Tuesday, December 21, 2010
Who knows why I stopped by Pet Smart last Christmas Eve, noticed an openly loving, white cat with big blue eyes, and adopted him. I immediately, named him Christmas; since, Eve would not have been gender appropriate. Soon, he began to work his holiday magic and transform non-cat persons into cat lovers.
Although Christmas is a mouser, he is very social and gentle with people. He made friends with the children next door and their Jack Russell terrier. They all play chase; and, Christmas has a turn as IT, chasing after the kids and the dog. He made friends with the military retiree to the east of us. He goes in and watches TV with him and usually has a snack.
After a number of ear infections, Christmas had surgery to clear the problem. It took about three months for his hair to grow back.
All in all, Christmas has been good for us; and, I think we have been good for him, as well.
|Jingle bell, jingle bells, jingle all the way.|
Wednesday, December 1, 2010
Everything is attracted to the screech owl box but the screech owl. The bluebirds are always checking it out, but the squirrels usually win the right to spend the night in it.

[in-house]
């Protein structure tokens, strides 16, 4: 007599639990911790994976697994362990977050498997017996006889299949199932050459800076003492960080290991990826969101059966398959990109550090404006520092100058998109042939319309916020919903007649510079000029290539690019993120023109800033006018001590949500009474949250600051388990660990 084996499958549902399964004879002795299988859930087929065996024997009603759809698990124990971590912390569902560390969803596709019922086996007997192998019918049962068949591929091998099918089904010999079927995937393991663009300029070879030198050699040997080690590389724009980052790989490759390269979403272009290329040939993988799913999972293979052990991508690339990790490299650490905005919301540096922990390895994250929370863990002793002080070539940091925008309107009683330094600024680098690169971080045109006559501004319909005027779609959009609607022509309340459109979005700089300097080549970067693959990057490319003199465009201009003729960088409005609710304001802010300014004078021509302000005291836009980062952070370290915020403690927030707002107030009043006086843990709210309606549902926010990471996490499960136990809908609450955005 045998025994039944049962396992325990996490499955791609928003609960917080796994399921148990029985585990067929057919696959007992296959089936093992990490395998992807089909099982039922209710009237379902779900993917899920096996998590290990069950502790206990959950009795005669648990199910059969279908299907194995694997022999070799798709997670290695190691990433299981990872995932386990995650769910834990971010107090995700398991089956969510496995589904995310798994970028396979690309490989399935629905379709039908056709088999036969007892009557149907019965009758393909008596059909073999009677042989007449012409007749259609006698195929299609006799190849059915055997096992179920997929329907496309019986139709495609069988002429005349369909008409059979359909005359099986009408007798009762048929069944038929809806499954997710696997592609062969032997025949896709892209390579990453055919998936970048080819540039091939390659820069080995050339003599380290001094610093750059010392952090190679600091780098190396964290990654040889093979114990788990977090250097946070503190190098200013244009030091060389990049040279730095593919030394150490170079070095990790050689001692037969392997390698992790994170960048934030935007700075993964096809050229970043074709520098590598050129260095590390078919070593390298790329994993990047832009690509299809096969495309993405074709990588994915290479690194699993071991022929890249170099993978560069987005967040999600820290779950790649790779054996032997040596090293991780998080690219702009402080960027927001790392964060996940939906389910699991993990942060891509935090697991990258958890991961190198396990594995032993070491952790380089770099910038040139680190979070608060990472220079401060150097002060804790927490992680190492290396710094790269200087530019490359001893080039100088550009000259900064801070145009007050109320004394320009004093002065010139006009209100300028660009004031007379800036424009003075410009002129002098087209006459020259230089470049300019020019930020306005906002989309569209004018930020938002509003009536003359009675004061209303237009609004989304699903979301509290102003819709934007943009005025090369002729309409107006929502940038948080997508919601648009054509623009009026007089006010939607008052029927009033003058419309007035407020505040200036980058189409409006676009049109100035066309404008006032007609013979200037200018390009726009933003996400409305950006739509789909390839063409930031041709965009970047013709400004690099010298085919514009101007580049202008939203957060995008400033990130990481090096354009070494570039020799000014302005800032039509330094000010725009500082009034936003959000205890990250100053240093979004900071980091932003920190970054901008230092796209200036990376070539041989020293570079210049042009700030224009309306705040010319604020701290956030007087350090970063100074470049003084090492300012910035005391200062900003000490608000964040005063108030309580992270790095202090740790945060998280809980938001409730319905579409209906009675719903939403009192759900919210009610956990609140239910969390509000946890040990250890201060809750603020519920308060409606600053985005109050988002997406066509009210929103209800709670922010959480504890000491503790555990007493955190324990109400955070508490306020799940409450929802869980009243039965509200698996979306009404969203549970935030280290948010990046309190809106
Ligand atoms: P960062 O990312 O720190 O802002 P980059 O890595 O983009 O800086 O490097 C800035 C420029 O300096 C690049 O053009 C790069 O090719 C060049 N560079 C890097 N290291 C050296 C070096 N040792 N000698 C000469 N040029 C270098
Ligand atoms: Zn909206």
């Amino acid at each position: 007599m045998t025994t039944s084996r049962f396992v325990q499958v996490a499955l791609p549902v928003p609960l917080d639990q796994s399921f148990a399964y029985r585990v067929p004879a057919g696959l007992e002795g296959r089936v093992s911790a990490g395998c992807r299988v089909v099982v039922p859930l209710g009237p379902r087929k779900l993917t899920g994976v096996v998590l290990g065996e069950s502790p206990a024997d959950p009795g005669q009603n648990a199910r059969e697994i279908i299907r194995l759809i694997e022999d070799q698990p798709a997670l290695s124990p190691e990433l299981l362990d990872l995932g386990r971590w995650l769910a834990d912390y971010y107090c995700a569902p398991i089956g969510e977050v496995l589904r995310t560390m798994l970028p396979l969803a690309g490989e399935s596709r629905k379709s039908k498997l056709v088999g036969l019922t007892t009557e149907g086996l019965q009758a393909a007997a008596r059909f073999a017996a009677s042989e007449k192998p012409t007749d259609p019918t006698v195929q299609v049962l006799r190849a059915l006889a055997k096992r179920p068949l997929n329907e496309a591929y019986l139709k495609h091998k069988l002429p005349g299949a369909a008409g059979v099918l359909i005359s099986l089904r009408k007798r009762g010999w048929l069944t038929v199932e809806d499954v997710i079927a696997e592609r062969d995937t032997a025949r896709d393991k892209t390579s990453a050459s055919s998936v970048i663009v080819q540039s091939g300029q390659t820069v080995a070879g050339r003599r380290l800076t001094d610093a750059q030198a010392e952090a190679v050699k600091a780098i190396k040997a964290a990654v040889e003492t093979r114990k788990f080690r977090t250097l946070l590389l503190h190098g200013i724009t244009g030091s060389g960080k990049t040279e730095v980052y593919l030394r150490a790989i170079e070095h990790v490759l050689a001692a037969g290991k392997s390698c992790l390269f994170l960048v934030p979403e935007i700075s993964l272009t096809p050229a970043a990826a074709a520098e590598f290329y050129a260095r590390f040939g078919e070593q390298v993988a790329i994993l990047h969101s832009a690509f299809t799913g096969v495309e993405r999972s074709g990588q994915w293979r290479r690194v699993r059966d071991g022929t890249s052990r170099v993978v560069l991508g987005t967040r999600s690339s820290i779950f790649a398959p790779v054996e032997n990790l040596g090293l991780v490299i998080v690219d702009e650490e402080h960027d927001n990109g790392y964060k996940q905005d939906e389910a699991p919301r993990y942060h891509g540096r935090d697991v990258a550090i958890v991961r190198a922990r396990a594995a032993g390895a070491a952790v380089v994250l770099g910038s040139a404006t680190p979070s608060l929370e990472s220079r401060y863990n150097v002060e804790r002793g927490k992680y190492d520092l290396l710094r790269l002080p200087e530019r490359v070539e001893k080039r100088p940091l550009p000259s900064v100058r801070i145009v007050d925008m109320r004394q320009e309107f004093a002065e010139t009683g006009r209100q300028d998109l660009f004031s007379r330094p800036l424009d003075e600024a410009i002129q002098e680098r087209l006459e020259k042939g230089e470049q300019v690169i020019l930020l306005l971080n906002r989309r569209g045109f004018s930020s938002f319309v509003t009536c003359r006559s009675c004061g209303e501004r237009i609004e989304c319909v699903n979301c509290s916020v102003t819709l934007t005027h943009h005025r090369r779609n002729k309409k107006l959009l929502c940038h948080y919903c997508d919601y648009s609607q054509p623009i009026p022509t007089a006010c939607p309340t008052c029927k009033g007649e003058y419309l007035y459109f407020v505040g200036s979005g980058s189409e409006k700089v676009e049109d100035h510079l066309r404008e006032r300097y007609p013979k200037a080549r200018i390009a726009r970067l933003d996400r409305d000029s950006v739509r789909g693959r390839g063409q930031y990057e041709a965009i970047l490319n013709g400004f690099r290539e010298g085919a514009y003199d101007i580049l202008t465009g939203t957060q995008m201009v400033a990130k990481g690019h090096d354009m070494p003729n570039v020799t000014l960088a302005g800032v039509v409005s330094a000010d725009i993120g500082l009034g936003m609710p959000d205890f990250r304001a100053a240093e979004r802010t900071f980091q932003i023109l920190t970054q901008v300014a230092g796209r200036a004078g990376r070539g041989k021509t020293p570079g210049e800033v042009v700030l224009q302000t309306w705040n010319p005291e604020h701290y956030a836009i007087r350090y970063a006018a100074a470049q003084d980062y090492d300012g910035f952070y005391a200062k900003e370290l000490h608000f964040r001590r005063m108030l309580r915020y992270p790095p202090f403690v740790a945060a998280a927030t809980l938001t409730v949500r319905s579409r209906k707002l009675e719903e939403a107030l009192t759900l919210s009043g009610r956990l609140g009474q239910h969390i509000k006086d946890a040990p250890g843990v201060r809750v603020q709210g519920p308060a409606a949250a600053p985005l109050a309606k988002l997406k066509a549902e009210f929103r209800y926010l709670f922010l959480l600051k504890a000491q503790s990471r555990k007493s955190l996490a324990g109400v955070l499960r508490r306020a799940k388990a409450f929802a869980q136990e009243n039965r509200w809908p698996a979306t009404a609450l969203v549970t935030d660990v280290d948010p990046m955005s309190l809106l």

Mr. Squirrel is having supper. No need to sully the sleeping quarters. He lets the shells drop on the ground.
I was noticing all the food for wildlife while out taking a walk. As well as the squirrels, deer come and eat the acorns.
Beautyberries are still available, and the birds will eat them when other things are depleted.
There are plenty of goldenrod seeds. Goldfinches eat those.
Nandina berries remain for a long time and provide, if not food, a feast for the eyes Nature provides bountifully and beautifully.
Saturday, November 20, 2010
Sunday, November 14, 2010
Growing in the fence row out back is another native, Euonymus americana/strawberry bush, with striking seed capsules. It is a sparse bush with green stems which spreads by stolons as well as seed. Check out the USDA distribution map to see if it is native to your area.
Wednesday, November 3, 2010